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Sermon illustrations

 

Missions

Confess Your Mixed Motives

In U2’s song “One,” Bono sings, “Have you come here to play Jesus / To the lepers in your head?”2 Yes, if you are involved in justice work, you probably have. So have I. This isn’t bad. Just honest. We can find freedom confessing that our own need for healing is part of why we work for the healing of justice.

We come to the work of justice not as purely altruistic people, but, as Luther said, we are simul justus et peccator, simultaneously saints and sinners. I’ve always found it important to be upfront about this with myself and with others.

We want to help lepers, but we also seek to heal the lepers in our own heads. Confessing like this can disarm the power of my desire for success, or my ego, or my search for meaning, or the way pain from my past motivates me. For example, I’m freed to practice respect (which we’ll discuss more in chapter four) with other people and avoid using them as tools in my own search for meaning or success.

… While living in Haiti I kept needing to examine my conflicted motivations. From a North American view, what I was doing looked self-sacrificial—without electricity, running water or many comforts. But how much of it was for me, and how was that infecting my work?

Confessing this along the way (especially through writing in a journal late at night by the light of a kerosene lamp) opened the way for deeper relationships and serving in a complex place in need of justice.

I’ve found healing when I honestly confess the many conflicting voices I hear so that I’m freed to follow the call of my vocation, which the novelist Fredrick Buechner put so well: “The place God calls you to is the place where your deep gladness and the world’s deep hunger meet.”4 God and neighbor, I confess my mixed motives. Help the fruit of my efforts to be beautiful and just.

A few weeks after the Haiti earthquake I was walking through an airport hanger in Florida that was a drop-off center for the generous donations pouring in. Pallets stacked with supplies stretched in every direction, and volunteers busily prepared life’s staples—food, water, shelter, medicine—to be transported to people whose lives had collapsed in forty-five seconds. People in the organization, some of whom I knew, were working hard on little sleep.

As I walked through the hanger past one stack of boxes, I heard a staff member, who was orienting a dozen new volunteers, say in a tired monotone, “Over there is a pallet full of cases of donated barbecue sauce.” He then added, saying what he probably would have kept to himself under less sleep-deprived conditions, “Haitians are dying. They do not need barbecue sauce.” One hopes the barbecue sauce wasn’t a cynical corporate tax write-off. But even if donated with the best intentions, it’s a reminder that helping well takes our hearts and our heads.

Taken from Slow Kingdom Coming: Practices for Doing Justice, Loving Mercy and Walking Humbly in the World by Kent Annan Copyright (c) 2016 by Kent Annan. Published by InterVarsity Press, Downers Grove, IL. www.ivpress.com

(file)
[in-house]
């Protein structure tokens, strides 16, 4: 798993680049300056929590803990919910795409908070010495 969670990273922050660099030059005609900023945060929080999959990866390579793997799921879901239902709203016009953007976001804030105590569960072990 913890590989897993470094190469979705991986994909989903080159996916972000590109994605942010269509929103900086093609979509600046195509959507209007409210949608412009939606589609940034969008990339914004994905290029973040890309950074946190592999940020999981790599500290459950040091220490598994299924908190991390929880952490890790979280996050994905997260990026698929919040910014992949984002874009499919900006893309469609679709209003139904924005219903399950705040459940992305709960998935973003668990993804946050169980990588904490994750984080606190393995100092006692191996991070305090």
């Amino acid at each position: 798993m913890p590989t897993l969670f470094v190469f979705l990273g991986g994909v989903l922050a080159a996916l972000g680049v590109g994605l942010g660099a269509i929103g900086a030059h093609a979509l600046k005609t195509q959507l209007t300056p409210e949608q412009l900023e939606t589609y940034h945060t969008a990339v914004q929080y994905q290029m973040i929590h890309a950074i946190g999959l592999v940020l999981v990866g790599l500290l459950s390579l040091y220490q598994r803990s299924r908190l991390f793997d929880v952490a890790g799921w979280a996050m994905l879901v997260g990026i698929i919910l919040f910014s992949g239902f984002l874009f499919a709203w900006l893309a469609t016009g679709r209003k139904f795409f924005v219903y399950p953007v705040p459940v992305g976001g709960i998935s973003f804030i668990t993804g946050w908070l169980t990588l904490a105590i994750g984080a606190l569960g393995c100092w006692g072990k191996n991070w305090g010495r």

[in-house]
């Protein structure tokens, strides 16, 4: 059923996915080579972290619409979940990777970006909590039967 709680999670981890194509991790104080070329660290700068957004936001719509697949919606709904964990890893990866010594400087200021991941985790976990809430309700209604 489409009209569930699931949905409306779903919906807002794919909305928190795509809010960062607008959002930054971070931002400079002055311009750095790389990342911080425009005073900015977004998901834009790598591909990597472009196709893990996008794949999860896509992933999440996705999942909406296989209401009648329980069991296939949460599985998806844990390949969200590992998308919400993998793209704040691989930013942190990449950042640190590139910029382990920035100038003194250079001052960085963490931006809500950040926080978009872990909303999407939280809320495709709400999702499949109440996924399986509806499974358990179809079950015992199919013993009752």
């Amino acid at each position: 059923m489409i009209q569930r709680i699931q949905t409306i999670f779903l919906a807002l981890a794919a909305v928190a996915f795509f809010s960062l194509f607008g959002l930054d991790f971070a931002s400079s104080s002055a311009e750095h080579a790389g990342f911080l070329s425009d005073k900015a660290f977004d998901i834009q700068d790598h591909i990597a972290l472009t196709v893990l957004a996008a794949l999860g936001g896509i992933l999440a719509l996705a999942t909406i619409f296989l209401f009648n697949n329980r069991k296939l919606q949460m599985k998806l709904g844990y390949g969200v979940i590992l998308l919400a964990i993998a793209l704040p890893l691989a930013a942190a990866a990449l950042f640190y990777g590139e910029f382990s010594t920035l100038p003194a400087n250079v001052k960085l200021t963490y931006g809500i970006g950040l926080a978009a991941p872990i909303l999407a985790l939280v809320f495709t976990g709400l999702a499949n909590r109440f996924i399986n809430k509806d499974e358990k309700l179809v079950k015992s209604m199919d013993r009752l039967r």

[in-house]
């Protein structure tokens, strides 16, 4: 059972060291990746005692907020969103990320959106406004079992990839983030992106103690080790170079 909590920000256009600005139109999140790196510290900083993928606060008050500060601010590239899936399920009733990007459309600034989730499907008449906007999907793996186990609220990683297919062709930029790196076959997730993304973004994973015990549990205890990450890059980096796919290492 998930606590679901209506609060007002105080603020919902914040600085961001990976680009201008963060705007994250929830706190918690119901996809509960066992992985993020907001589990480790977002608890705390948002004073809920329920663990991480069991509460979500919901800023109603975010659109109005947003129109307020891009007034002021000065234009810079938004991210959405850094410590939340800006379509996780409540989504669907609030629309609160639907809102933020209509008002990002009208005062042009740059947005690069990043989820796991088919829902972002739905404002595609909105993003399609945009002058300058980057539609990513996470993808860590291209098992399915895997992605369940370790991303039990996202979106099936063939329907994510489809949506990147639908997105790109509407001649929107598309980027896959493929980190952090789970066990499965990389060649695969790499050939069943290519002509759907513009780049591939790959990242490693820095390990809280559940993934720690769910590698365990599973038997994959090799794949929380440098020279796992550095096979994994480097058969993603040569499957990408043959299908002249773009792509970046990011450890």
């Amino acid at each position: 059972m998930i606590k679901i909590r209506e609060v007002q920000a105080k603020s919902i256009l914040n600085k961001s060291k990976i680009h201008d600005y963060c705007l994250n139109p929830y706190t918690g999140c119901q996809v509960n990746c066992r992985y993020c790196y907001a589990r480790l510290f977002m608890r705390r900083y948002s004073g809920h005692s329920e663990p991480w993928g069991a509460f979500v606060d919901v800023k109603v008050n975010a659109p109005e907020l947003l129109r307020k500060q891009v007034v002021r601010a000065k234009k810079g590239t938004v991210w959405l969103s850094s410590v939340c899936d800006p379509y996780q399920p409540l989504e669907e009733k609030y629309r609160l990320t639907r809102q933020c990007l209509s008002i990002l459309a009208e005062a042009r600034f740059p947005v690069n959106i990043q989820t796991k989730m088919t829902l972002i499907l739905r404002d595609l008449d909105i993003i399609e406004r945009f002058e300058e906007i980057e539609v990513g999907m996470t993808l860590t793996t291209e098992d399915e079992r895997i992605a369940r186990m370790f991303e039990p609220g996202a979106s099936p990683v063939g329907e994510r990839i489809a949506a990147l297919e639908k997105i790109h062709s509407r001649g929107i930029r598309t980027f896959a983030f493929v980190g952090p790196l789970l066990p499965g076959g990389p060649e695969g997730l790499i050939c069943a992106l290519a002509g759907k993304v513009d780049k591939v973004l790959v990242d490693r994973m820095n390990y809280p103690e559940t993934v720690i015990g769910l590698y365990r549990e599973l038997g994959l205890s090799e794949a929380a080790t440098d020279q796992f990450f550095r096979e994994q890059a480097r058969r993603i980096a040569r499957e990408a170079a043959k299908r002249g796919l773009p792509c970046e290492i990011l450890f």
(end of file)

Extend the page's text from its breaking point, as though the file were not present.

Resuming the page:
Eating With Sinners

Why did it disturb the religious leaders that Jesus ate with “sinners”? To eat with someone is an important symbol of fellowship. And in those days, the Jews had a rule: one is not to have such fellowship with outsiders until they are changed. If and when outsiders came to repentance, and when they had proven they were sorry by acting like insiders, the Jews could join with them and eat with them—and not a moment before.

After all, God’s people had no business mixing with unbelievers, right? Jesus appears on the scene with a new approach. He introduces a brand-new idea. He connects with sinners before they repent, before they change, so that they will change. He goes to those who need him even before they know they need him! He seeks out the least, the last, and the lost so that, hearing his voice, they can experience new life. Rather than keeping them at arm’s length, he embraces them.

David Schuringa, Today: The Family Altar, May-June 2002, June 2, 2002.

How To Practice the Presence of God with a Full Schedule

In his excellent book, An Unhurried Life, Alan Fadling shares the powerful story of the missionary Frank Laubach:

Frank Laubach, a missionary to the Philippines known for his Letters by a Modern Mystic, began to experiment with practicing God’s presence when he first arrived on the mission field. In those early months, Laubach described himself as “a lonesome man in a strange land.” He had a lot of time on his hands with which to give focused time to noticing God’s presence and work. After a while, the demands of ministry began to increase, and Laubach was with people every moment of every waking day. In that context, he wrote:

Either this new situation will crowd God out or I must take Him into it all. I must learn a continuous silent conversation of heart to heart with God while looking into other eyes and listening to other voices. If I decide to do this it is far more difficult than the thing I was doing before. Yet if this experiment is to have any value for busy people it must be worked under exactly these conditions of high pressure and throngs of people.